RGB LED PWM Driver Standalone PWM controller for RGB LEDs using PIC12F629

Want to build an RGB LED controller that you can program with your own custom sequences and effects? Then read on. 

The RGB LED controller has proved to be very popular project and has been the most frequently downloaded code on the site since it was made available.  I’ve been contacted by people who have incorporated this project into all kinds of things including mood lamps, lighting for a sculpture, accent lighting for rooms and an illuminated prize trophy.

For 2006 I  completely rewrote the application making it much easier to add, edit and change the sequence data.  I also added a sleep function so a battery operated version can be built that doesn’t need a power switch. 

For 2008 I’ve released version 3 of the code which now allows you to stop the running sequence at any point so you can ‘freeze’ a colour.

All code runs on the 12F629, 12F675 and the newer 12F683 which, with 2K of program memory has plenty of room for user sequences.



The original RGB PWM driver application that I wrote in 2004 had a few shortcomings. Probably the biggest was that it was not easy to add to or change the sequences.  This new version addresses that problem, is more flexible and now includes the ability to put the PIC to ‘sleep’ and ‘wake’ it again using the sequence select switch, eliminating the need for an on/off switch in battery powered applications.

The circuit uses (RGB) Red, Green and Blue high brightness LEDs that are pulse width modulated (PWM) to vary the intensity of each colour LED.  This allows effectively any colour to be generated with rapid changing strobe effects, fast and slow colour fades as well as static colours.   The data used to set and change the colours is held in an easy to edit file so if you don’t like the sequences provided with it, you can modify the sequence data include file yourself and reprogram with your own sequences.

The code can be assembled for use with the following PICs: 12F629, 12F675, 12F683.  Just select the correct processor in the MPLAB IDE before assembling.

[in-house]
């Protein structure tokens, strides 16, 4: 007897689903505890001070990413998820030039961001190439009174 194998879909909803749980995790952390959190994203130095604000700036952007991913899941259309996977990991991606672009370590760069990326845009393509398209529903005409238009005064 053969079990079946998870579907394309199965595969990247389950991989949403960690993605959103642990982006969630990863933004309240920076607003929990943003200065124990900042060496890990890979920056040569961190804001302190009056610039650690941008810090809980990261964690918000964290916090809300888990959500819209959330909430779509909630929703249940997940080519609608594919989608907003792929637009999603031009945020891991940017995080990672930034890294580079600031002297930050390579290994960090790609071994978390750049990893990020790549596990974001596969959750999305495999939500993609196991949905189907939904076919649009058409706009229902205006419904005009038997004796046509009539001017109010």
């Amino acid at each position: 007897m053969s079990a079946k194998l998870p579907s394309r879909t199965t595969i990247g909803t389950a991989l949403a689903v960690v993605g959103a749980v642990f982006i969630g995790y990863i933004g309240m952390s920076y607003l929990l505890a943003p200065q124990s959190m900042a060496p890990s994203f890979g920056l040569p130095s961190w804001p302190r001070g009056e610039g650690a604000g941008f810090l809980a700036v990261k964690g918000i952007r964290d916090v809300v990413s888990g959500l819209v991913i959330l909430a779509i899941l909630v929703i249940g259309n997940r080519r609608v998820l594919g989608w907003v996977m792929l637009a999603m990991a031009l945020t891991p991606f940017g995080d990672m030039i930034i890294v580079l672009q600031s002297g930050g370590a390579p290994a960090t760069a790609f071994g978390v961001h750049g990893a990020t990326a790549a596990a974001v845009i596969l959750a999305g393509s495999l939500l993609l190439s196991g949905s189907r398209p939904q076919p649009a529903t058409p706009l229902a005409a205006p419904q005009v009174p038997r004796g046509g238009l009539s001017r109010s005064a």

How bright are the LEDs

That depends on the specific LEDs you use, the current you drive them with, the angle your view them from etc……..

If you want to know I suggest the best thing to do is buy the LEDs you’re planning to use and connect them up directly to a power supply using a suitable current limiting resistor.  If the brightness meets your expectations than go ahead and build this project, but if they don’t they aren’t going to be any brighter in this circuit so you probably need to look at an alternative solution like a large array of LEDs driven with the Power MOSFET Driver project  

Download schematic as PDF

Since I do not know exactly which LEDs you will use I’ve specified the LED current limiting resistors on the conservative side.  You may want to change the value of these resistors to suit the actual LEDs used.  Keep the current per channel to under 40mA maximum.

LED resistor calculator http://led.linear1.org/led.wiz

If you wish to etch your own board, you can download the PCB artwork as PDF
For the component overlay, please refer to the photo’s below


For more detail: RGB LED PWM Driver Standalone PWM controller for  RGB LEDs using PIC12F629

About The Author

Ibrar Ayyub

I am an experienced technical writer holding a Master's degree in computer science from BZU Multan, Pakistan University. With a background spanning various industries, particularly in home automation and engineering, I have honed my skills in crafting clear and concise content. Proficient in leveraging infographics and diagrams, I strive to simplify complex concepts for readers. My strength lies in thorough research and presenting information in a structured and logical format.

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